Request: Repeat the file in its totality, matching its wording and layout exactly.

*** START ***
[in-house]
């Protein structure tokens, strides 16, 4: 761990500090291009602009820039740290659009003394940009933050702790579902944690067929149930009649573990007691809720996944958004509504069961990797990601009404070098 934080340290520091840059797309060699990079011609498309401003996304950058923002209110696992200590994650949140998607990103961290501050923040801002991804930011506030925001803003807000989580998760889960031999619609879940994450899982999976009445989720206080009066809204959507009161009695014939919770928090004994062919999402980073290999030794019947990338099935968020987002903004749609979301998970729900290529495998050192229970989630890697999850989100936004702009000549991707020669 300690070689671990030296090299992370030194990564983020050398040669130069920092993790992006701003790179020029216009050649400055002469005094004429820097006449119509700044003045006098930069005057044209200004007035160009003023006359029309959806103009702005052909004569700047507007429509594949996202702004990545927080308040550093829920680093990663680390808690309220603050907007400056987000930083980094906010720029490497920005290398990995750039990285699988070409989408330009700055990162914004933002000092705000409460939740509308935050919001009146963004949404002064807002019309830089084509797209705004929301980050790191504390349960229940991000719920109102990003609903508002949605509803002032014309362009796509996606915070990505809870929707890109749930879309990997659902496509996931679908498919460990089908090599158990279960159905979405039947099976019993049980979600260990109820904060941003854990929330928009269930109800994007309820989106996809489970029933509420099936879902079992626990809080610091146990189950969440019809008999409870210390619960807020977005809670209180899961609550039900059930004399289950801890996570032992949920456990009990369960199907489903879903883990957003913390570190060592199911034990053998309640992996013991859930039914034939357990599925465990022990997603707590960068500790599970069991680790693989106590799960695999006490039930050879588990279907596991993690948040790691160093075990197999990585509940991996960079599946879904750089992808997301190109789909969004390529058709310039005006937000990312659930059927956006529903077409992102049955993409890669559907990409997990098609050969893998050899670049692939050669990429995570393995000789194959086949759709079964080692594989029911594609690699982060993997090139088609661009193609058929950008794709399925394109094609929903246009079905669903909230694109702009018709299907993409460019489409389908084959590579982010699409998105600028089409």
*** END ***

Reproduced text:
[in-house]
């Protein structure tokens, strides 16, 4: 761990500090291009602009820039740290659009003394940009933050702790579902944690067929149930009649573990007691809720996944958004509504069961990797990601009404070098 934080340290520091840059797309060699990079011609498309401003996304950058923002209110696992200590994650949140998607990103961290501050923040801002991804930011506030925001803003807000989580998760889960031999619609879940994450899982999976009445989720206080009066809204959507009161009695014939919770928090004994062919999402980073290999030794019947990338099935968020987002903004749609979301998970729900290529495998050192229970989630890697999850989100936004702009000549991707020669 300690070689671990030296090299992370030194990564983020050398040669130069920092993790992006701003790179020029216009050649400055002469005094004429820097006449119509700044003045006098930069005057044209200004007035160009003023006359029309959806103009702005052909004569700047507007429509594949996202702004990545927080308040550093829920680093990663680390808690309220603050907007400056987000930083980094906010720029490497920005290398990995750039990285699988070409989408330009700055990162914004933002000092705000409460939740509308935050919001009146963004949404002064807002019309830089084509797209705004929301980050790191504390349960229940991000719920109102990003609903508002949605509803002032014309362009796509996606915070990505809870929707890109749930879309990997659902496509996931679908498919460990089908090599158990279960159905979405039947099976019993049980979600260990109820904060941003854990929330928009269930109800994007309820989106996809489970029933509420099936879902079992626990809080610091146990189950969440019809008999409870210390619960807020977005809670209180899961609550039900059930004399289950801890996570032992949920456990009990369960199907489903879903883990957003913390570190060592199911034990053998309640992996013991859930039914034939357990599925465990022990997603707590960068500790599970069991680790693989106590799960695999006490039930050879588990279907596991993690948040790691160093075990197999990585509940991996960079599946879904750089992808997301190109789909969004390529058709310039005006937000990312659930059927956006529903077409992102049955993409890669559907990409997990098609050969893998050899670049692939050669990429995570393995000789194959086949759709079964080692594989029911594609690699982060993997090139088609661009193609058929950008794709399925394109094609929903246009079905669903909230694109702009018709299907993409460019489409389908084959590579982010699409998105600028089409």